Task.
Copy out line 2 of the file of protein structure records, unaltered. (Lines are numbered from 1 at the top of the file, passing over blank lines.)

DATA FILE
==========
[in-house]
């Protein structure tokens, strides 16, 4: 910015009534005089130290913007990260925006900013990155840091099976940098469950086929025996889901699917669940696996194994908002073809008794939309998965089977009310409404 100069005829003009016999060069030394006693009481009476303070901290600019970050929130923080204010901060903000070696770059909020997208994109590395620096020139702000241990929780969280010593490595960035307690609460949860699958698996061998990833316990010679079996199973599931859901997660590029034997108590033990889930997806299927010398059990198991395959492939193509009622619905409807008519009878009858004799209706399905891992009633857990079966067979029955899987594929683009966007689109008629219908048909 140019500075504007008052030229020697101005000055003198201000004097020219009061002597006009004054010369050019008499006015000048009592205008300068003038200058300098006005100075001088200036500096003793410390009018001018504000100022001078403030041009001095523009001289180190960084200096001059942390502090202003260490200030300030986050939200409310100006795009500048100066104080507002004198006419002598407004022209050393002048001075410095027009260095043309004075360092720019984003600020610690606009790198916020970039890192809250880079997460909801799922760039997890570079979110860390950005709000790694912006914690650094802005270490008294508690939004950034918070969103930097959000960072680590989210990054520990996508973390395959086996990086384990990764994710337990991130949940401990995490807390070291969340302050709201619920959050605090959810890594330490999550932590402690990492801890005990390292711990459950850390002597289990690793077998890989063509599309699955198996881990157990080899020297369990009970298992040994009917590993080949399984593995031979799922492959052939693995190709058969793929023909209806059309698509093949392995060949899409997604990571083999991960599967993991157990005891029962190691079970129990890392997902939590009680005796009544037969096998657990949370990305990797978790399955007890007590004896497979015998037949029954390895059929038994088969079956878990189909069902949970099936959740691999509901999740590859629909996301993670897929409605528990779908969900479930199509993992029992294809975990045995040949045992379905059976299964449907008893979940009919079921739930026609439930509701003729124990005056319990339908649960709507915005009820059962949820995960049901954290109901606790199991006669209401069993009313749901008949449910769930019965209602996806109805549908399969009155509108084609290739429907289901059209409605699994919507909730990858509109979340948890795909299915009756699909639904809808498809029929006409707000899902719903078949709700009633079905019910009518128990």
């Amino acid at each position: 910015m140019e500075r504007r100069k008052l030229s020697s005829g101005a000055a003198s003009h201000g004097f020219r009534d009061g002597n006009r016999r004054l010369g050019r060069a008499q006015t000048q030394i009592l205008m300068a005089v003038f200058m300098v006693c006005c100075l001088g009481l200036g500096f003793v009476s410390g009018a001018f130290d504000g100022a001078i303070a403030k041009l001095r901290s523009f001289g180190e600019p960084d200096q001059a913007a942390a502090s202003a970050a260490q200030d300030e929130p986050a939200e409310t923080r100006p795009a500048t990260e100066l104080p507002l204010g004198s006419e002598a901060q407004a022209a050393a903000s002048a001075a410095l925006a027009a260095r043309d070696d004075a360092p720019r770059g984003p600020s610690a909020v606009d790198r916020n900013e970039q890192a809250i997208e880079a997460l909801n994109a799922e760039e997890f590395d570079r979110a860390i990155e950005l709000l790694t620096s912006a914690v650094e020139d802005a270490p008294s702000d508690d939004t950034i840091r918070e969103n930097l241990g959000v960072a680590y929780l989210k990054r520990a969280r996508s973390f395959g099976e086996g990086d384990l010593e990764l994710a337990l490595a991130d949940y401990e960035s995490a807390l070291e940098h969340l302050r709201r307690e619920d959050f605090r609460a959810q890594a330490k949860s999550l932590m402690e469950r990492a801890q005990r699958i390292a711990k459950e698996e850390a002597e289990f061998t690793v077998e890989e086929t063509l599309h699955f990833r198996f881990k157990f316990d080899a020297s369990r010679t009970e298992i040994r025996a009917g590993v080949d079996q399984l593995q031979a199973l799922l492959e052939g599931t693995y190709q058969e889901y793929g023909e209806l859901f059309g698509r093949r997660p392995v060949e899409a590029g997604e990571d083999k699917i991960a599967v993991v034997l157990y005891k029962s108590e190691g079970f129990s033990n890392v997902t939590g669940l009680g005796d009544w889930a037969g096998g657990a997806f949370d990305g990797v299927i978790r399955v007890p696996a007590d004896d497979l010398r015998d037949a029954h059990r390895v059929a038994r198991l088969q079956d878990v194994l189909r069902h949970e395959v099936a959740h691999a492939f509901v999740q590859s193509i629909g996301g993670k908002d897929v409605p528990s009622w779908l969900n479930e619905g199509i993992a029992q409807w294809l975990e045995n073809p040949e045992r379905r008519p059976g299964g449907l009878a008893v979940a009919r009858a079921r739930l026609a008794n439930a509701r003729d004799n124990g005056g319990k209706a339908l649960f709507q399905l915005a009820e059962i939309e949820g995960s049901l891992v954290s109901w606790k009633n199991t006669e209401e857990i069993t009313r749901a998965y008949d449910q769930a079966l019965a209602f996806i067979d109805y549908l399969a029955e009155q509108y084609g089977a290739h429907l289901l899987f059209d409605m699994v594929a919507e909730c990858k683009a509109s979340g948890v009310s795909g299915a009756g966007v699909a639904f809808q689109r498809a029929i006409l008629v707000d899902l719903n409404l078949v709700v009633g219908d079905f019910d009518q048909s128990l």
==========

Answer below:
């Protein structure tokens, strides 16, 4: 910015009534005089130290913007990260925006900013990155840091099976940098469950086929025996889901699917669940696996194994908002073809008794939309998965089977009310409404 100069005829003009016999060069030394006693009481009476303070901290600019970050929130923080204010901060903000070696770059909020997208994109590395620096020139702000241990929780969280010593490595960035307690609460949860699958698996061998990833316990010679079996199973599931859901997660590029034997108590033990889930997806299927010398059990198991395959492939193509009622619905409807008519009878009858004799209706399905891992009633857990079966067979029955899987594929683009966007689109008629219908048909 140019500075504007008052030229020697101005000055003198201000004097020219009061002597006009004054010369050019008499006015000048009592205008300068003038200058300098006005100075001088200036500096003793410390009018001018504000100022001078403030041009001095523009001289180190960084200096001059942390502090202003260490200030300030986050939200409310100006795009500048100066104080507002004198006419002598407004022209050393002048001075410095027009260095043309004075360092720019984003600020610690606009790198916020970039890192809250880079997460909801799922760039997890570079979110860390950005709000790694912006914690650094802005270490008294508690939004950034918070969103930097959000960072680590989210990054520990996508973390395959086996990086384990990764994710337990991130949940401990995490807390070291969340302050709201619920959050605090959810890594330490999550932590402690990492801890005990390292711990459950850390002597289990690793077998890989063509599309699955198996881990157990080899020297369990009970298992040994009917590993080949399984593995031979799922492959052939693995190709058969793929023909209806059309698509093949392995060949899409997604990571083999991960599967993991157990005891029962190691079970129990890392997902939590009680005796009544037969096998657990949370990305990797978790399955007890007590004896497979015998037949029954390895059929038994088969079956878990189909069902949970099936959740691999509901999740590859629909996301993670897929409605528990779908969900479930199509993992029992294809975990045995040949045992379905059976299964449907008893979940009919079921739930026609439930509701003729124990005056319990339908649960709507915005009820059962949820995960049901954290109901606790199991006669209401069993009313749901008949449910769930019965209602996806109805549908399969009155509108084609290739429907289901059209409605699994919507909730990858509109979340948890795909299915009756699909639904809808498809029929006409707000899902719903078949709700009633079905019910009518128990």